I joined the peace bloggers in 2012. And I still blog for peace. 

This year’s theme is “Change your climate,” and that is a theme I can adopt. Although I do not believe in the possibility of world peace (because war and stressful times are never our personal choice but are fostered by others or foisted on us by circumstances) I do believe in personal peace, in finding peace within ourselves — in changing our inner climate — no matter what happens to provoke us into chaos.

And yes, words are powerful. And yes, this matters.

How To Blog For Peace:

  1. Choose a graphic from the peace globe gallery http://peaceglobegallery.blogspot.com/p/get-your-own-peace-globe.htmlor from the photos on Facebook https://www.facebook.com/BlogBlastForPeace#!/BlogBlastForPeace/app_153284594738391 Right click and Save. Decorate it and sign it, or leave as is.
  2. Send the finished globe to blog4peace@yahoo.com
  3. Post it anywhere online November 4 and title your post Dona Nobis Pacem (Latin for Grant us Peace)

Sounds cool, doesn’t it? See you on November 4!

 

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Pat Bertram is the author of Grief: The Inside Story – A Guide to Surviving the Loss of a Loved One. “Grief: The Inside Story is perfect and that is not hyperbole! It is exactly what folk who are grieving need to read.” –Leesa Healy, RN, GDAS GDAT, Emotional/Mental Health Therapist & Educator.

From a Junker to a Gem

Four years ago today, I picked up my newly restored VW bug. Painted, polished hubcaps, new dual exhaust pipes, new headliner, new upholstery, new seals on the windows and doors. So much had been done, I barely recognized my old rattletrap.

I just stared at the car. It looked so pristine, it seemed to have crept out of a time machine from the 1970s into the here. And yet it was still my vehicle, the only one I had ever owned.

For a long time, I was afraid of driving the vehicle, worried I would ding it or that it would fade in the sun or that something would happen to it.

Well, something did happen to it . . . four years.

Despite the years, it still looks awesome, though not quite as new and shiny as it did four years ago. There are chips in the paint from gravel on the road during my many trips, a ding from when someone’s car door slammed into my fender, a small area that got discolored from gas drippage, rust on the tailpipes. And it needs a bath. And tires.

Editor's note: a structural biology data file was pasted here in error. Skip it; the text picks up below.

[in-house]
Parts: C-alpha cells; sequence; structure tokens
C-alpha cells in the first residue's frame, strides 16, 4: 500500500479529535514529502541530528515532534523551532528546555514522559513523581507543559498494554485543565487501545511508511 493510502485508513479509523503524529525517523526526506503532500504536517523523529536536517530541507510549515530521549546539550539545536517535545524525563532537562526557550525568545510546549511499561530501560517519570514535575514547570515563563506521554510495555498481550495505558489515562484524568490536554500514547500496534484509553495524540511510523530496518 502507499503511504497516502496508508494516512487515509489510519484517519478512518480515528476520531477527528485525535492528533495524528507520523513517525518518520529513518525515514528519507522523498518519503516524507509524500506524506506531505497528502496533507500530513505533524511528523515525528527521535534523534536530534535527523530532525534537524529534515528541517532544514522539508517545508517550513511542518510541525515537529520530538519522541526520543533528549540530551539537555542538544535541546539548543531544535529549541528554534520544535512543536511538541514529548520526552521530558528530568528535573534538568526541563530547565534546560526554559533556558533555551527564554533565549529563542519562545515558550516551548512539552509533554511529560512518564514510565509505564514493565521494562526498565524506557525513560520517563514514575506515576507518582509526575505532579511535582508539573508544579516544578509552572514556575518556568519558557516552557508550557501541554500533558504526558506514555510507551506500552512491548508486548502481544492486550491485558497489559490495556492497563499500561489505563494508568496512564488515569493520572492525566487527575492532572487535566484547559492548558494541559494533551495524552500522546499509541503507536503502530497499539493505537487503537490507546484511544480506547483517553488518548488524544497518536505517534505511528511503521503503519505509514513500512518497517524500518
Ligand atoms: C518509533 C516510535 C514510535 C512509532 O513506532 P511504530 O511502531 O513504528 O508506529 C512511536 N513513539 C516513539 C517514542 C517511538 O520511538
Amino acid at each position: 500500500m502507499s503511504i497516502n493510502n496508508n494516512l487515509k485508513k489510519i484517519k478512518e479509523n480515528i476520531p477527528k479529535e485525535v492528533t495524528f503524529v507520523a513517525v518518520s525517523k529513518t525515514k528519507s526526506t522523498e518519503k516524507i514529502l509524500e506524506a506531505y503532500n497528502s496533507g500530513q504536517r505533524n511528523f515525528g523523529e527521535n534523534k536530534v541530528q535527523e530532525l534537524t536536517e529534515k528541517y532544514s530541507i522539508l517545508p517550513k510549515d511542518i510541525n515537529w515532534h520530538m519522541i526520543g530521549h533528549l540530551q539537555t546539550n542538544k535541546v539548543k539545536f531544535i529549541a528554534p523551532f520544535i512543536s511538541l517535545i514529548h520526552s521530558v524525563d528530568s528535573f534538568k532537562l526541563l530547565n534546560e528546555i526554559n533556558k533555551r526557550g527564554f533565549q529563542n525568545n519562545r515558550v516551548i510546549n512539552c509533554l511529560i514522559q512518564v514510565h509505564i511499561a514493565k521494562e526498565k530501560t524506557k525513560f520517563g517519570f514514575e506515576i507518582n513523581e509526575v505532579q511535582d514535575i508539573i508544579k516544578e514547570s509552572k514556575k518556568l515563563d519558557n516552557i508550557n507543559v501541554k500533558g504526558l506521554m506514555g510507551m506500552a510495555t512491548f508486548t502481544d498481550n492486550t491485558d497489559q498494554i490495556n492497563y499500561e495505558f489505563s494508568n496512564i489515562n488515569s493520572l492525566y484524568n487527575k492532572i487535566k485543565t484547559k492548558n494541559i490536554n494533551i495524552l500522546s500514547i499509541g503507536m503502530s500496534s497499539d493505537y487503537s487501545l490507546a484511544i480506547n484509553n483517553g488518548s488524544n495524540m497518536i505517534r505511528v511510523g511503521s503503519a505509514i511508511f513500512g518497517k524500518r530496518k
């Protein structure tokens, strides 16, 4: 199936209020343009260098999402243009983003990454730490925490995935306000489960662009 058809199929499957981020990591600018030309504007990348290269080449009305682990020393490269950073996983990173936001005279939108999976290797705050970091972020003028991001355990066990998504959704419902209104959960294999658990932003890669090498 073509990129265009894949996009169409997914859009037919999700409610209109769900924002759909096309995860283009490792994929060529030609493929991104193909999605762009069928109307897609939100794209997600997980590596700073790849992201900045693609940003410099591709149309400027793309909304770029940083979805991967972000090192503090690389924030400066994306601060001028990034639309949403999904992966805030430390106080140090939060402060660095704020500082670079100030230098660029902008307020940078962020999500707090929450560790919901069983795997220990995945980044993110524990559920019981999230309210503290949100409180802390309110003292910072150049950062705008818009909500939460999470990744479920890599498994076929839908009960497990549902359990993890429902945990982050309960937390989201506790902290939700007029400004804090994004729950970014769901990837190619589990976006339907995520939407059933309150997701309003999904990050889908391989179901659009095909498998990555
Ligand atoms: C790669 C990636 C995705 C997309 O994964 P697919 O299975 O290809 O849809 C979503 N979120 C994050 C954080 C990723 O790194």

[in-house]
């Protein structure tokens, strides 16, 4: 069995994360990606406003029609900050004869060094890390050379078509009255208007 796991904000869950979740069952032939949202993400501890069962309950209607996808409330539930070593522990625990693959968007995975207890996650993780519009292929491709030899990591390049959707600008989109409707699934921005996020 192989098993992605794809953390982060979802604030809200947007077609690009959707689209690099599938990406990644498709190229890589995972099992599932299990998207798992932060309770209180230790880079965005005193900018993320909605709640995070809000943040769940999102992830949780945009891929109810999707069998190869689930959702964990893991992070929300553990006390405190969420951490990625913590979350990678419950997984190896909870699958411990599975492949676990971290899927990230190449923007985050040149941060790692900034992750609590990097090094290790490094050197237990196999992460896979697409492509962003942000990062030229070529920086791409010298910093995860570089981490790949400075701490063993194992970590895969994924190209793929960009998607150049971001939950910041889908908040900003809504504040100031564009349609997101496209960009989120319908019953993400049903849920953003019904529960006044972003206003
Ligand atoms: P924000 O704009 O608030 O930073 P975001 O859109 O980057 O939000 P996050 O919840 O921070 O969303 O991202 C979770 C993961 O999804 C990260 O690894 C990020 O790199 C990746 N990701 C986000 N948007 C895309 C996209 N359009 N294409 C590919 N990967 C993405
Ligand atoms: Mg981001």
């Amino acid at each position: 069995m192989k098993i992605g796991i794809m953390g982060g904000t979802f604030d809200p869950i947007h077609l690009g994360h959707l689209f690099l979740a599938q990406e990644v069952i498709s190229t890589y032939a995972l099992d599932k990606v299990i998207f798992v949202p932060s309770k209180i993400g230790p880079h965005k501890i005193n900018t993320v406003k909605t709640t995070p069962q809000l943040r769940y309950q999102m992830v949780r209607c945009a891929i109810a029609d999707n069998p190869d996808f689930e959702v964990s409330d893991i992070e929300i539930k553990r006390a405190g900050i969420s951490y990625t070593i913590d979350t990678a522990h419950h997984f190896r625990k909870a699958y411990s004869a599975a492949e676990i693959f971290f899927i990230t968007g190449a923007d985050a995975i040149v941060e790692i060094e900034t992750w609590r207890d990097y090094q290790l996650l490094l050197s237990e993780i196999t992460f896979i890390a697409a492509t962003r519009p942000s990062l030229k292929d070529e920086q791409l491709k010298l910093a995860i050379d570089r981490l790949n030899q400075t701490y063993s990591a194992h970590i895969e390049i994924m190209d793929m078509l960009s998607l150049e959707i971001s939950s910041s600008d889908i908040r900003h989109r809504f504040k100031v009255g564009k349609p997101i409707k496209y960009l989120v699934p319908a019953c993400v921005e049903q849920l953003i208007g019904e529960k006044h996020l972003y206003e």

But it still makes me happy to see it. It still makes others happy to see it.

I remember when I was trying to decide if I wanted to buy a new car (mine seemed like such a junker), my mechanic told me that if I bought a new car, in five years, it would be a piece of junk, but if I put that same money into my car, in five years, the bug would be a little gem. I was still on the fence until the appraiser, who came to look at my father’s house when we placed it on the market, said the same thing, in almost the same words.

So I made the appointment to have the car de-rusted and painted. It was supposed to take three weeks, but it took six months. As frustrating as those six months were, in retrospect, they were wonderful months since I spent some of those months with a dear friend. Not only did we have a great visit, but she would drop me off at the beginning of a hiking trail in the Redwood Forest or along the Pacific Ocean, and then pick me up at the end of the trail. A truly halcyon time.

Whether my bug is a gem or not, it’s still going. Luckily, I’ve found a mechanic who loves working on my car. (Compared to modern cars, it’s simple and easy to work on — if you know what you’re doing.)

Soon, perhaps, I will have a garage worthy of the car. Well, I do have a garage, but it needs a new foundation, a new floor, and new paint.

I’m looking forward to that! After all the years of service, my lovely little bug deserves a good place to rest when it’s not in use.

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Pat Bertram is the author of Grief: The Inside Story – A Guide to Surviving the Loss of a Loved One. “Grief: The Inside Story is perfect and that is not hyperbole! It is exactly what folk who are grieving need to read.” –Leesa Healy, RN, GDAS GDAT, Emotional/Mental Health Therapist & Educator.